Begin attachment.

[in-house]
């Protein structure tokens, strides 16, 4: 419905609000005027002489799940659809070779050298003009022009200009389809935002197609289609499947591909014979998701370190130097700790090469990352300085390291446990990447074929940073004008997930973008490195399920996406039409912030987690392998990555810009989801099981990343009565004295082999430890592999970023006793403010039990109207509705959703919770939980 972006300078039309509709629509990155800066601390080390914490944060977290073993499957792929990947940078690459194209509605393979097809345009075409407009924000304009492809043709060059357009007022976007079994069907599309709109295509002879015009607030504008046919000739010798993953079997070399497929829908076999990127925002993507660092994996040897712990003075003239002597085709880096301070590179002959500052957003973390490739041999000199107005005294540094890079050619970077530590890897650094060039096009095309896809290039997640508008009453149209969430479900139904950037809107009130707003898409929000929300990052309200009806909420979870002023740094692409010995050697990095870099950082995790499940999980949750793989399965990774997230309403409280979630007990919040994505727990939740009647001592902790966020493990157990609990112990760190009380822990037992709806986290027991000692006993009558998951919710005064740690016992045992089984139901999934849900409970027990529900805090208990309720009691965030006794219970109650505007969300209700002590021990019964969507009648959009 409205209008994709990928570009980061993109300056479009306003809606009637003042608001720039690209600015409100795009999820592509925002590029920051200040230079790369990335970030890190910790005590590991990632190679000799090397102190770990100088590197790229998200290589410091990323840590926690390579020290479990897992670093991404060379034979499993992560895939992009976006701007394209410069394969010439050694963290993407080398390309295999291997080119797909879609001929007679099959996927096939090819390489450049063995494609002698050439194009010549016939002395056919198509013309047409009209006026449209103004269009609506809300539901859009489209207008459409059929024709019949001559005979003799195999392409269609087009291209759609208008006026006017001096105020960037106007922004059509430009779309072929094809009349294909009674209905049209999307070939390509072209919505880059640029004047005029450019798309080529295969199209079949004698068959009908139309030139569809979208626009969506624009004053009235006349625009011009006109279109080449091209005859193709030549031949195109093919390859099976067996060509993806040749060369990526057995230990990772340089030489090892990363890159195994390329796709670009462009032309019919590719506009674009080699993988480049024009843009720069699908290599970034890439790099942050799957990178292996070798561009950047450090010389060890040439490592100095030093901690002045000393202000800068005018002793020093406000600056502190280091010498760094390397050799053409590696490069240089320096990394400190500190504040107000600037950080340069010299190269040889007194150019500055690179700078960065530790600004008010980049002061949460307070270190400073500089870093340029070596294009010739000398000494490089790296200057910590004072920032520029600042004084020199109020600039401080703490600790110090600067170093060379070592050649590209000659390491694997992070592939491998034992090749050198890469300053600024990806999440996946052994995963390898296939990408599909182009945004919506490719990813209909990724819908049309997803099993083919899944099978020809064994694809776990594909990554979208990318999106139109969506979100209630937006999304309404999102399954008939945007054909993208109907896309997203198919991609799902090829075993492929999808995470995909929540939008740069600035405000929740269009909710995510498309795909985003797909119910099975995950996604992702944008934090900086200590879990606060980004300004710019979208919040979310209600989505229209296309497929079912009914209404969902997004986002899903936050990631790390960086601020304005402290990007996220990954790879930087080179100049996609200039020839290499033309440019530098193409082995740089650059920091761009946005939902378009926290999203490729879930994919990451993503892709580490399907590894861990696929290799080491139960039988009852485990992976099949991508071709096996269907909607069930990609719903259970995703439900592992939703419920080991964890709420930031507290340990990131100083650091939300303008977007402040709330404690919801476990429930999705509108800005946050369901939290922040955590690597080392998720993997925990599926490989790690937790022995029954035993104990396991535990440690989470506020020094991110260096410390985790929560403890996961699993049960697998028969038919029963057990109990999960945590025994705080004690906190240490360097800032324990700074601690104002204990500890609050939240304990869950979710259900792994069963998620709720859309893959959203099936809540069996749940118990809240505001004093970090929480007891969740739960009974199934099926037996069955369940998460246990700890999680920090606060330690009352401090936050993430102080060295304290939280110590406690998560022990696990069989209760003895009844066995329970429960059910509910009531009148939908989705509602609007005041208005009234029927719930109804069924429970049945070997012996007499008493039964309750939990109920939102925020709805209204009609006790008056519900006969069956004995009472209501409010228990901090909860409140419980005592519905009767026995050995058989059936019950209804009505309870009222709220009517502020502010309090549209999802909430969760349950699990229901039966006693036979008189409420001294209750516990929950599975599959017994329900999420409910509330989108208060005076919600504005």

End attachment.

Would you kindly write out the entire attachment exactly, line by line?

[in-house]
């Protein structure tokens, strides 16, 4: 419905609000005027002489799940659809070779050298003009022009200009389809935002197609289609499947591909014979998701370190130097700790090469990352300085390291446990990447074929940073004008997930973008490195399920996406039409912030987690392998990555810009989801099981990343009565004295082999430890592999970023006793403010039990109207509705959703919770939980 972006300078039309509709629509990155800066601390080390914490944060977290073993499957792929990947940078690459194209509605393979097809345009075409407009924000304009492809043709060059357009007022976007079994069907599309709109295509002879015009607030504008046919000739010798993953079997070399497929829908076999990127925002993507660092994996040897712990003075003239002597085709880096301070590179002959500052957003973390490739041999000199107005005294540094890079050619970077530590890897650094060039096009095309896809290039997640508008009453149209969430479900139904950037809107009130707003898409929000929300990052309200009806909420979870002023740094692409010995050697990095870099950082995790499940999980949750793989399965990774997230309403409280979630007990919040994505727990939740009647001592902790966020493990157990609990112990760190009380822990037992709806986290027991000692006993009558998951919710005064740690016992045992089984139901999934849900409970027990529900805090208990309720009691965030006794219970109650505007969300209700002590021990019964969507009648959009 409205209008994709990928570009980061993109300056479009306003809606009637003042608001720039690209600015409100795009999820592509925002590029920051200040230079790369990335970030890190910790005590590991990632190679000799090397102190770990100088590197790229998200290589410091990323840590926690390579020290479990897992670093991404060379034979499993992560895939992009976006701007394209410069394969010439050694963290993407080398390309295999291997080119797909879609001929007679099959996927096939090819390489450049063995494609002698050439194009010549016939002395056919198509013309047409009209006026449209103004269009609506809300539901859009489209207008459409059929024709019949001559005979003799195999392409269609087009291209759609208008006026006017001096105020960037106007922004059509430009779309072929094809009349294909009674209905049209999307070939390509072209919505880059640029004047005029450019798309080529295969199209079949004698068959009908139309030139569809979208626009969506624009004053009235006349625009011009006109279109080449091209005859193709030549031949195109093919390859099976067996060509993806040749060369990526057995230990990772340089030489090892990363890159195994390329796709670009462009032309019919590719506009674009080699993988480049024009843009720069699908290599970034890439790099942050799957990178292996070798561009950047450090010389060890040439490592100095030093901690002045000393202000800068005018002793020093406000600056502190280091010498760094390397050799053409590696490069240089320096990394400190500190504040107000600037950080340069010299190269040889007194150019500055690179700078960065530790600004008010980049002061949460307070270190400073500089870093340029070596294009010739000398000494490089790296200057910590004072920032520029600042004084020199109020600039401080703490600790110090600067170093060379070592050649590209000659390491694997992070592939491998034992090749050198890469300053600024990806999440996946052994995963390898296939990408599909182009945004919506490719990813209909990724819908049309997803099993083919899944099978020809064994694809776990594909990554979208990318999106139109969506979100209630937006999304309404999102399954008939945007054909993208109907896309997203198919991609799902090829075993492929999808995470995909929540939008740069600035405000929740269009909710995510498309795909985003797909119910099975995950996604992702944008934090900086200590879990606060980004300004710019979208919040979310209600989505229209296309497929079912009914209404969902997004986002899903936050990631790390960086601020304005402290990007996220990954790879930087080179100049996609200039020839290499033309440019530098193409082995740089650059920091761009946005939902378009926290999203490729879930994919990451993503892709580490399907590894861990696929290799080491139960039988009852485990992976099949991508071709096996269907909607069930990609719903259970995703439900592992939703419920080991964890709420930031507290340990990131100083650091939300303008977007402040709330404690919801476990429930999705509108800005946050369901939290922040955590690597080392998720993997925990599926490989790690937790022995029954035993104990396991535990440690989470506020020094991110260096410390985790929560403890996961699993049960697998028969038919029963057990109990999960945590025994705080004690906190240490360097800032324990700074601690104002204990500890609050939240304990869950979710259900792994069963998620709720859309893959959203099936809540069996749940118990809240505001004093970090929480007891969740739960009974199934099926037996069955369940998460246990700890999680920090606060330690009352401090936050993430102080060295304290939280110590406690998560022990696990069989209760003895009844066995329970429960059910509910009531009148939908989705509602609007005041208005009234029927719930109804069924429970049945070997012996007499008493039964309750939990109920939102925020709805209204009609006790008056519900006969069956004995009472209501409010228990901090909860409140419980005592519905009767026995050995058989059936019950209804009505309870009222709220009517502020502010309090549209999802909430969760349950699990229901039966006693036979008189409420001294209750516990929950599975599959017994329900999420409910509330989108208060005076919600504005």